4 Things Only A Single Parent Can Understand

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There are approximately 13.7 million single parents in the United States raising 22 million children. While that might look like a large number on paper, statistics show that the majority of kids actually live with two parents. Only a single parent can understand the struggles of raising children alone. However, as difficult as it may be at times, there are ways to manage your new lifestyle so that you and your children can lead a familiar and fulfilling life.

Financial Problems

Various research studies indicate that the financial value of parenthood is somewhere between $180,00-$230,000 a year. Considering very few single parents make that much, money is one of the number one stressors. To give you perspective on exactly how hard, only 250 people have sailed around the world, yet that’s easier to accomplish than raising a family on an entry-level salary. It’s not a bad idea to talk to a financial advisor who can help you budget your money, make long-term investments, and plan for retirement and your children’s education. Consider whether or not you have the bandwidth to take on an additional job if there are no advancement opportunities where you’re at now. If you’re considering going back to school in an effort to obtain a degree that could lead to a better job, look into local grant programs catered to single parents.

Feeling Guilty

Whether you’re feeling guilty about the divorce or the fact that you cannot provide enough time or the same lifestyle as in the past, guilt and single parenting go hand-in-hand. To help you combat these emotions, focus on all of the things you can do — make it a daily exercise. Remember that your kids need the same love, protection, and encouragement as they had in the past. If you’re constantly struggling, consider joining a support group (there’s even online options since it’s likely you are time starved) or speaking to a professional.

Adjustment Difficulties

It can be difficult for both you and your children to adjust to a new schedule. Keeping your home free of clutter is key to avoiding adjustment difficulties; it may sound stressful but here are some easy organization tips to help. Make sure you establish a solid routine and stick with it. Maintain consistent mealtime, bedtime, and wake up time — even on the weekends — so that your children feel a sense of security. If you get home late because of your job, don’t try to make up for lost time by keeping your kids up all night. It only starts a bad habit and could potentially affect their focus at school if they’re not getting enough shuteye. Instead, focus on quality not quantity time together.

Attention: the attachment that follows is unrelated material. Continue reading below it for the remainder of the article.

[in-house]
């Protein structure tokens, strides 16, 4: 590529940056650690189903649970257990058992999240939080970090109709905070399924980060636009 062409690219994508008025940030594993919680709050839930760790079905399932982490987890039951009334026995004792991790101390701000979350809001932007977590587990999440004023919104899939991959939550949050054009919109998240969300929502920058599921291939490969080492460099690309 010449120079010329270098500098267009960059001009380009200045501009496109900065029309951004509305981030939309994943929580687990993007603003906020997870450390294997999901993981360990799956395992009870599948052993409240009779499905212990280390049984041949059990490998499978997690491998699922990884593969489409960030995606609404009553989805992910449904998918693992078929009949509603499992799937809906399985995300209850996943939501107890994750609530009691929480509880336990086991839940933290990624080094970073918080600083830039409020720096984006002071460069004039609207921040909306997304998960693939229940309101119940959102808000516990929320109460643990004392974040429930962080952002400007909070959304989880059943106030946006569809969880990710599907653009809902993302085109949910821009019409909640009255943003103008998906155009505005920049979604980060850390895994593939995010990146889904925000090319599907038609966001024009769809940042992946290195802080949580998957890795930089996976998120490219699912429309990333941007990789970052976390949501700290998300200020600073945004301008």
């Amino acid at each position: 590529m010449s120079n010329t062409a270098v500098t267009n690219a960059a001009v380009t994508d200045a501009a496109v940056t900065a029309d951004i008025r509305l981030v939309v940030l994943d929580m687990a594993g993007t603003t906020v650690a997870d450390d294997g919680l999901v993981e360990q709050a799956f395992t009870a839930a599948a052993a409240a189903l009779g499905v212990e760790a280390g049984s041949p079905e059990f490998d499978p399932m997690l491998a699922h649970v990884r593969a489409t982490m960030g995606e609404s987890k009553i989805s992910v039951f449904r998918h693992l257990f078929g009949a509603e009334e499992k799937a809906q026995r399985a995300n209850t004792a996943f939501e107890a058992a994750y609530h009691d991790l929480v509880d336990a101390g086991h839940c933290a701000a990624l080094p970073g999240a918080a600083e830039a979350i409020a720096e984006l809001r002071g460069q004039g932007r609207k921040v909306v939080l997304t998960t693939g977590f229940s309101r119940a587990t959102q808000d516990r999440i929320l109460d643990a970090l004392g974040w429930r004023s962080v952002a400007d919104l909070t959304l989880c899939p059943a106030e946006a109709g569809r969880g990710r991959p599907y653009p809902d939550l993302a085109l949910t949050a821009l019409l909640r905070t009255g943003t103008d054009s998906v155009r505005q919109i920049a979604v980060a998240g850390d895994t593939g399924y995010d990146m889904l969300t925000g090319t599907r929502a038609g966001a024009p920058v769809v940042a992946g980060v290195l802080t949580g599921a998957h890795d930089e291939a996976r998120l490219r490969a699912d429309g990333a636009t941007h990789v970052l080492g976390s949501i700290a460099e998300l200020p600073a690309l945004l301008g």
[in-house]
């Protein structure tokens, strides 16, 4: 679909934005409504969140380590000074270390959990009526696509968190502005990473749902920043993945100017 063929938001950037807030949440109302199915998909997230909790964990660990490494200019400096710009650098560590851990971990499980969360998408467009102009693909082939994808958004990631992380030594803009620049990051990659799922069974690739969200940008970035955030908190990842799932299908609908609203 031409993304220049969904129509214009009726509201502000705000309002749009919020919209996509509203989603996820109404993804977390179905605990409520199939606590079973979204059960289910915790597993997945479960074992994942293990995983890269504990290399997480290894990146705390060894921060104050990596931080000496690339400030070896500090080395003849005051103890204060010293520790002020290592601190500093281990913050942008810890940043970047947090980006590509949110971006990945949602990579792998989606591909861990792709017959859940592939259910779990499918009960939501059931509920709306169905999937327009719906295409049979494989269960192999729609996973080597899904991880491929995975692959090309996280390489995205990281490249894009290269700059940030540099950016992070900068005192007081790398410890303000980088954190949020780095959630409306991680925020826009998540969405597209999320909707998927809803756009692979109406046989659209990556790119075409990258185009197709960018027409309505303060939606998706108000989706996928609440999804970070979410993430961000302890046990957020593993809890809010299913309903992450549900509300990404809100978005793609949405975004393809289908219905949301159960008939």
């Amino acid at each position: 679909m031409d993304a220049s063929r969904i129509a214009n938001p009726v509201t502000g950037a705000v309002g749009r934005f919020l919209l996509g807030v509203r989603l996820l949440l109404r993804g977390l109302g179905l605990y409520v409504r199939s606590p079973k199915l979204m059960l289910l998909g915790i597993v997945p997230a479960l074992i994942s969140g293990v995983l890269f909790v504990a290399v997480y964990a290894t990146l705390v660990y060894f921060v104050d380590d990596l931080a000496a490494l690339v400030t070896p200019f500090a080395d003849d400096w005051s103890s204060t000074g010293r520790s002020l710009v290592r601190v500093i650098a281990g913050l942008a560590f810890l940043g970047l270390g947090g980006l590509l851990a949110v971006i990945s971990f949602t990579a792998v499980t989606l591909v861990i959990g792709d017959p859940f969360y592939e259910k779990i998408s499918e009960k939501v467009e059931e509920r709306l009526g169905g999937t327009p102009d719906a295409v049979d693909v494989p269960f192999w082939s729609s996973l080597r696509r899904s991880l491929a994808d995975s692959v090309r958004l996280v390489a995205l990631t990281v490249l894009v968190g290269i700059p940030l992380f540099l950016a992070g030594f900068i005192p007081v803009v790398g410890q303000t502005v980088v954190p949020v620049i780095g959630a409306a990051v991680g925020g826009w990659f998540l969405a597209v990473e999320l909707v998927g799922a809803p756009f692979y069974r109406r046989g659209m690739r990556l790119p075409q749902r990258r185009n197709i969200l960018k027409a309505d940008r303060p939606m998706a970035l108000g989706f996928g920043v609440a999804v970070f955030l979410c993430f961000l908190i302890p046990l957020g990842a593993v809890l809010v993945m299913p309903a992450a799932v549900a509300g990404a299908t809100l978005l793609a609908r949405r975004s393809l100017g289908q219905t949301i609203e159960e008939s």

Dating With Kids

Loneliness is among one of the top complaints a single parent has, so it’s just natural that you’ll eventually want to get back into the dating game and potentially find a long-term partner. Along with making the time to meet someone and go on an actual date, many parents also face feelings of guilt for doing so. However, it’s your right to be happy and have balance in your life, to include a loving relationship. Professionals agree that while you don’t need to get permission from your kids to start dating again, there’s definitely a formula for making the process stress-free for all of you. Don’t introduce random dates to your kids. Wait until you’re certain that the person is someone special and that you see him/her around for a while. When you do decide to make the introduction, make it on neutral territory — ask your children for input.

Remember that every day isn’t going to be a perfect one, so don’t be too hard on yourself. Establish an open and honest communication system with your children to avoid any unnecessary misunderstandings or conflicts. Don’t get caught up with all of the stressful aspects of being a single parent; enjoy the rewards. It’s likely that you’ll develop a stronger bond with your kids and that they’ll grow up to be more mature.

Author: Daniel Sherwin

Disclaimer: The views and opinions expressed in this article are those of the author and do not necessarily reflect my own views